Deciding when to claim your Social Security benefits can be intimidating and confusing. While waiting for benefits will increase your future monthly payments, some individuals may need or want to access benefits sooner. To help you better navigate this decision, we’re examining the variables that could impact when you claim your Social Security benefits.
Should You Delay Social Security Benefits?
Social Security benefits become accessible at age 62, but full retirement benefits will only be available once you reach your full retirement age, determined by your birth date.1 Any benefits received before reaching your full retirement age are reduced by a percentage, also determined by birth date, ranging between 25% and 30%.2 This reduction is typically permanent. So, if you were to access benefits at 62, the percentage taken off of Social Security would remain, even after reaching full retirement age.3
On the other hand, if you were to wait longer than the full retirement age to access Social Security benefits, you would receive a retirement credit. The credit would be a bonus percentage determined by how long you wait up to age 70.4
Social Security and Taxes
Your Social Security benefits can be taxed; this may happen if the total of half your Social Security benefits plus any additional income is greater than the IRS’s base amount for your tax filing status.5
The current base amounts are:
- Single or Head of Household: $25,000
- Married Filing Jointly: $32,000
- Married Filing Separately and live apart for the entire year: $25,000
- Married Filing Separately and live together at any point during the year: $0
It’s important to note that all taxable income earned by both spouses must be counted for couples filing jointly—even if one spouse does not yet receive Social Security benefits.
Receiving your Social Security benefits before your full retirement age may benefit those with severe health conditions or a very short life expectancy. This option provides retirees with a steady source of income earlier, which could also help those who are no longer working and who lack other income sources in retirement.
Alternatively, suppose you or your spouse have a family history of longevity and face few health problems. You may benefit from holding off on collecting Social Security benefits until age 70 to receive the maximum monthly payment.
The benefits of waiting are clear. But for some, it is tempting to start taking Social Security payments early so that you can either invest the income or take out less from your savings.
It is true that for some, investing Social Security income can bring a better return, as long as the investment profits outweigh the income loss from accessing Social Security early.
However, additional returns rarely outweigh the safety the larger benefit provides. That said, if you an extremely confident that you will never run out of money and are concerned primarily with leaving a legacy, you may want to consider this.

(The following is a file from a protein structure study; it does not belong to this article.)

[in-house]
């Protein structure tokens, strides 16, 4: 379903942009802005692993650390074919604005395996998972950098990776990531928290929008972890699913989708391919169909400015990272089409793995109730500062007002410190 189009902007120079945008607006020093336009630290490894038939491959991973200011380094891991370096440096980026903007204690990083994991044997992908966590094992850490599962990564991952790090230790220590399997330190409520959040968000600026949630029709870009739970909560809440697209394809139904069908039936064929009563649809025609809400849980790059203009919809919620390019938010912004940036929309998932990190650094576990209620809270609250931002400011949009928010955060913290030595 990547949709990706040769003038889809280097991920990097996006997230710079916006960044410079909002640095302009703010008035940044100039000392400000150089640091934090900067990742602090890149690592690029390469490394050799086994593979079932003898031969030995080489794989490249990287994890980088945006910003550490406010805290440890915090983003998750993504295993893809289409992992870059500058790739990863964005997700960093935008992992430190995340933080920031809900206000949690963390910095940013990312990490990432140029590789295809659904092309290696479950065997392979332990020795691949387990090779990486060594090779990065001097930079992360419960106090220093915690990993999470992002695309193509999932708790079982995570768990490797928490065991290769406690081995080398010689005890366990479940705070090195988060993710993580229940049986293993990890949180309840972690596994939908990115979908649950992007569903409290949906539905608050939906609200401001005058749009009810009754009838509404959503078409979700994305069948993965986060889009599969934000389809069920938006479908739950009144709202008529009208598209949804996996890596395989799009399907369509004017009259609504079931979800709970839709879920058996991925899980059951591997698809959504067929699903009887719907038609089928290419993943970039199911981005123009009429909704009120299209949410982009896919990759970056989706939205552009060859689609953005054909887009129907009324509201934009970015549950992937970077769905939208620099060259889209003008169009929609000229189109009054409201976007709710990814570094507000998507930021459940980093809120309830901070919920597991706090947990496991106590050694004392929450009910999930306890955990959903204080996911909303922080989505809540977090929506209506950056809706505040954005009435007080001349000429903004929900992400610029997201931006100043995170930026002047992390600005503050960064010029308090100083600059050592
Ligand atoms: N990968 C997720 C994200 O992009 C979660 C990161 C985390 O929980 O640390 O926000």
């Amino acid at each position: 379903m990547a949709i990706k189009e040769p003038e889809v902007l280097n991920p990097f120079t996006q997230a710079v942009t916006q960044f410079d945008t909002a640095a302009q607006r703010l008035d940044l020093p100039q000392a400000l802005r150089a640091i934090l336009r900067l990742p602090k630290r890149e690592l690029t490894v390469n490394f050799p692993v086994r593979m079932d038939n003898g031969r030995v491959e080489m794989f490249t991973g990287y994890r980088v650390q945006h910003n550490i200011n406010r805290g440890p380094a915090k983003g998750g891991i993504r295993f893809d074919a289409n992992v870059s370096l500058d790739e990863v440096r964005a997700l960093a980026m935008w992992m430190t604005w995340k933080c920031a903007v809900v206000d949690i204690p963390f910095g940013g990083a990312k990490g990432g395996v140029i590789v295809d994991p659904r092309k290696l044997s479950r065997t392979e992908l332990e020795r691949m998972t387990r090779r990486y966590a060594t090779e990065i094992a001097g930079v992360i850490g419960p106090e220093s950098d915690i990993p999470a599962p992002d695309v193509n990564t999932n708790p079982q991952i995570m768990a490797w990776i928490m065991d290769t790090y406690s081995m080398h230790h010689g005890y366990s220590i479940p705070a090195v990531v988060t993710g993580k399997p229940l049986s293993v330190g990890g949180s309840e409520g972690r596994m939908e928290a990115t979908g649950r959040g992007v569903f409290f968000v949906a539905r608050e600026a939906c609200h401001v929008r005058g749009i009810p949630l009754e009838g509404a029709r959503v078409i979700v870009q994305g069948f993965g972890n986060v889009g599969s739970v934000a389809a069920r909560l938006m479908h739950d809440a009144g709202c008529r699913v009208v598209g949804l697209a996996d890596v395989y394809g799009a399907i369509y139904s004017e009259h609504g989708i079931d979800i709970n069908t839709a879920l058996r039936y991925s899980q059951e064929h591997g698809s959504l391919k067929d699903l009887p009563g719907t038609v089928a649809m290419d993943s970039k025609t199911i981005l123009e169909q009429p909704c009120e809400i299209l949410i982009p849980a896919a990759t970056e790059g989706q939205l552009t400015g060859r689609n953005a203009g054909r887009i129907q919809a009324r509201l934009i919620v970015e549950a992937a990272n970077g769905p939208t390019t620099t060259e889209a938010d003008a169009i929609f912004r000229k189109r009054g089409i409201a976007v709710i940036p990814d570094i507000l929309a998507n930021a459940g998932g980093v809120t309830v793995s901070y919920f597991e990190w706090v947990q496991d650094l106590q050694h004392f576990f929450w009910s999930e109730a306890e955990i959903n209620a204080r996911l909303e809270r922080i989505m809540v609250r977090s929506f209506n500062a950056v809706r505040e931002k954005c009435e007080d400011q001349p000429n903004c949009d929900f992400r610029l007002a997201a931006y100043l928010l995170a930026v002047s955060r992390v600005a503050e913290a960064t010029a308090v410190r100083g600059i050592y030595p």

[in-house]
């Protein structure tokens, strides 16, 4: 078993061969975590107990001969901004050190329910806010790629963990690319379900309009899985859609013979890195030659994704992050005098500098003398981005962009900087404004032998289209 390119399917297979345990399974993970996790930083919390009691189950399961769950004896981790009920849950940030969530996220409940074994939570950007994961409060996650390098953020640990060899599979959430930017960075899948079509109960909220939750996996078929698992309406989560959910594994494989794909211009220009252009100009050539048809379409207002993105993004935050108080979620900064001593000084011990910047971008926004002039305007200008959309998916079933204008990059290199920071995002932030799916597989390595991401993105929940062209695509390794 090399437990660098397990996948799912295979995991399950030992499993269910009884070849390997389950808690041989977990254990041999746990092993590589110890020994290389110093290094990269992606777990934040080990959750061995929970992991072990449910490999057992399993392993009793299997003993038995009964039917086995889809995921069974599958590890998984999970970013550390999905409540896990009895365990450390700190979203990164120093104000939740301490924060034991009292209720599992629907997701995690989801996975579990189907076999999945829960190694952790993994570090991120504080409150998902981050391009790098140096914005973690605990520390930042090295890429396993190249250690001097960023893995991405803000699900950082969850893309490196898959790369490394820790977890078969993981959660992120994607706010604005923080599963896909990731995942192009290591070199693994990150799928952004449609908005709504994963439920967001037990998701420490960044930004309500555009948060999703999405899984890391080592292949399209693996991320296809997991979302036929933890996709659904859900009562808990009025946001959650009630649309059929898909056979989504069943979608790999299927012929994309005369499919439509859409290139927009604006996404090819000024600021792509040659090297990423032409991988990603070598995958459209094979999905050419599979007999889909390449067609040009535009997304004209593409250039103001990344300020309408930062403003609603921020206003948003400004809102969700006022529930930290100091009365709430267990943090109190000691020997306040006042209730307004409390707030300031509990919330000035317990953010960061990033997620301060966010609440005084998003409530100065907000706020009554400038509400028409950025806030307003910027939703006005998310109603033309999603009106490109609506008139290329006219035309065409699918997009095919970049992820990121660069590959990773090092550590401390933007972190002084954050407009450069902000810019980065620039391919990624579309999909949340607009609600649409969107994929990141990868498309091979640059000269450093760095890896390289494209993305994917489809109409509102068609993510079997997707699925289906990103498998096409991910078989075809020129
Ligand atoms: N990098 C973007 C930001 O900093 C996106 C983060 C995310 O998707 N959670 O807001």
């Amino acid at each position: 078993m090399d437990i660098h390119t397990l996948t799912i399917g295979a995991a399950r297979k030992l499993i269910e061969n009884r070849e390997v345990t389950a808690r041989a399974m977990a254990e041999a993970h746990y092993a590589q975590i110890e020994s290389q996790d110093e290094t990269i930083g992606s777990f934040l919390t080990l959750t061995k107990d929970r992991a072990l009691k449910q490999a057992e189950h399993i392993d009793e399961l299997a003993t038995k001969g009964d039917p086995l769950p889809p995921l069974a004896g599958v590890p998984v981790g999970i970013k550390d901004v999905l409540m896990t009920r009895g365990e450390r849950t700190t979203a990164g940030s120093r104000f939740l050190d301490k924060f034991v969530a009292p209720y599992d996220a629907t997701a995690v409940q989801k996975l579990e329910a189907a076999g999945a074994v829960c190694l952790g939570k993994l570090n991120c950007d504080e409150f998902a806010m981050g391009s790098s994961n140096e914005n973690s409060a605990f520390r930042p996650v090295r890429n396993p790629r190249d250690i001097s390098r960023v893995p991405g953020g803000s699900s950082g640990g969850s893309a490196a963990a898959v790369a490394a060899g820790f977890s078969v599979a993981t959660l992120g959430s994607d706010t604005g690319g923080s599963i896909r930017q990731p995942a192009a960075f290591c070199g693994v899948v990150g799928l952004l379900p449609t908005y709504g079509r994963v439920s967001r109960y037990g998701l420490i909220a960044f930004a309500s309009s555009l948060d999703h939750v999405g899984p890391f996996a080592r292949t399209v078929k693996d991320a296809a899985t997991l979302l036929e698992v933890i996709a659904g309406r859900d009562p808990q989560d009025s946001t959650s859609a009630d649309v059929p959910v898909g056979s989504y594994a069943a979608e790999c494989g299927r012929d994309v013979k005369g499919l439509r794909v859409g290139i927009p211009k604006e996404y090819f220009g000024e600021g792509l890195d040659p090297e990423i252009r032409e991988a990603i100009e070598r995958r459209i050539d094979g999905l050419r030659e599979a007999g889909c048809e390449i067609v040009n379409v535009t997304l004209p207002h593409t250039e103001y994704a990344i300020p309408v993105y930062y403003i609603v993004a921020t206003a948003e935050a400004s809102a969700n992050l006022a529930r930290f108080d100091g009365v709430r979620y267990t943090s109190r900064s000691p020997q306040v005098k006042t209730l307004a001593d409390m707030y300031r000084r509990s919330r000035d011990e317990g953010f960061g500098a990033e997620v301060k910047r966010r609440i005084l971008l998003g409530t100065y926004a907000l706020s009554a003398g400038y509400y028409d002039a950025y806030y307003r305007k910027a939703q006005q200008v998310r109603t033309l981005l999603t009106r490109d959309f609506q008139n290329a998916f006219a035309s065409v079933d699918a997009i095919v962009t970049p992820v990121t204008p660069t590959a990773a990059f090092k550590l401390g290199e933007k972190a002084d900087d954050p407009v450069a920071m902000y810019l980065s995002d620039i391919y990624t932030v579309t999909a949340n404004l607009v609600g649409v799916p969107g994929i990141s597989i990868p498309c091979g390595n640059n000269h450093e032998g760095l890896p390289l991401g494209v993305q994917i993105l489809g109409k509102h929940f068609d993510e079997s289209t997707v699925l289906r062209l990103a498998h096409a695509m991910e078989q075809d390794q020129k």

This can be a risky strategy, so if this is something you are considering, you’ll want to work with your financial planner or investment advisor first to determine if this option is right for you.
Working and Social Security Benefits
While you can continue to work after you begin collecting Social Security, and your benefit may continue to increase if you do so, remember to consider tax implications, as a higher income may bring greater tax liability. Working longer can increase the total amount you receive in Social Security benefits, but we recommend consulting with your advisor on your tax strategy.
As you may have heard, your monthly benefits could be reduced if you work and collect benefits before your full retirement age. However, the months you receive a reduced amount are calculated back into your benefits once you reach full retirement age.6 Still, if your goal was to have additional income for a few years, your plan may make your life more complicated without much benefit.
Considering these factors, deciding when to receive Social Security benefits will depend on your financial circumstances. In many situations, it is best for both spouses to delay until age 70, but that is not universally true. For the best guidance, work with your financial advisor to examine your options and determine the best course of action.
Are the complexities of Social Security causing you stress? Schedule a free phone consultation with us today.
This content is developed from sources believed to be providing accurate information and is provided at least in part by Twenty Over Ten. It may not be used for the purpose of avoiding any federal tax penalties. Please consult legal or tax professionals for specific information regarding your individual situation. The opinions expressed and material provided are for general information and should not be considered a solicitation for the purchase or sale of any security. Original content of Practical Financial Planning, Inc. only is copyright © 2021by Practical Financial Planning, Inc.